I was puzzled by the claim of Pradeau and Brisson that Plato's Laws, not the Republic, is the first work of political philosophy 'in the strict sense'.
Schofield points out (p. 7) that something similar has "recently been claimed" by André Laks, in his contribution on the Laws to the Cambridge History of Greek and Roman Political Thought. This is news to me, and a good example of why I wanted so much to read Schofield's book.
Laks' view is that the Laws "can be considered the first work of genuine political philosophy in the Western tradition" because (I give now Schofield's summary):
...it builds an elaborate legal and theologico-political superstructure on the foundations it discusses.According to Laks, "the Republic is at best a sketch, whereas the Laws breaks ground for future political thought".
Admittedly the Laws executes something in the way the Republic does not, but still I think Laks' view should be rejected:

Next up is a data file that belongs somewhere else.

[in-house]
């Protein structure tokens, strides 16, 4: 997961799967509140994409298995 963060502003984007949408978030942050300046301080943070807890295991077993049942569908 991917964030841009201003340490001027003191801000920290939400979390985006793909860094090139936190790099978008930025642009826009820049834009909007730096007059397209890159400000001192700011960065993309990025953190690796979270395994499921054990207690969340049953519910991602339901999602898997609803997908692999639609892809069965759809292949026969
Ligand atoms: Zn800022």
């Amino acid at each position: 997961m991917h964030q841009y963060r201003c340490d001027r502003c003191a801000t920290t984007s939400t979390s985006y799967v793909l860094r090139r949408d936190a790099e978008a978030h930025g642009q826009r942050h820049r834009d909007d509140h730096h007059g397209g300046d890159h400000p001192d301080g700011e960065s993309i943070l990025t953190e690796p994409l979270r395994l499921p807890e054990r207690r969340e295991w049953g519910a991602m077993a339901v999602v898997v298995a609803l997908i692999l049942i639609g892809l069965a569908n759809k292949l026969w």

(i) If the Republic is not political philosophy because it is a sketch, then neither is Rousseau's Social Contract, Locke's Second Treatise, or Rawls' Theory of Justice--which is absurd. (Neither of these other works builds on foundations to any greater extent than the Republic does. They leave that sort of building to others.)Schofield has some counterarguments of his own, which I'll give in the next post.
(ii) It's difficult to claim that future political thought is responsive to the Laws more than to the Republic. But if so, how is it that the former alone 'breaks ground for future political thought'?
But where do you stand on this question?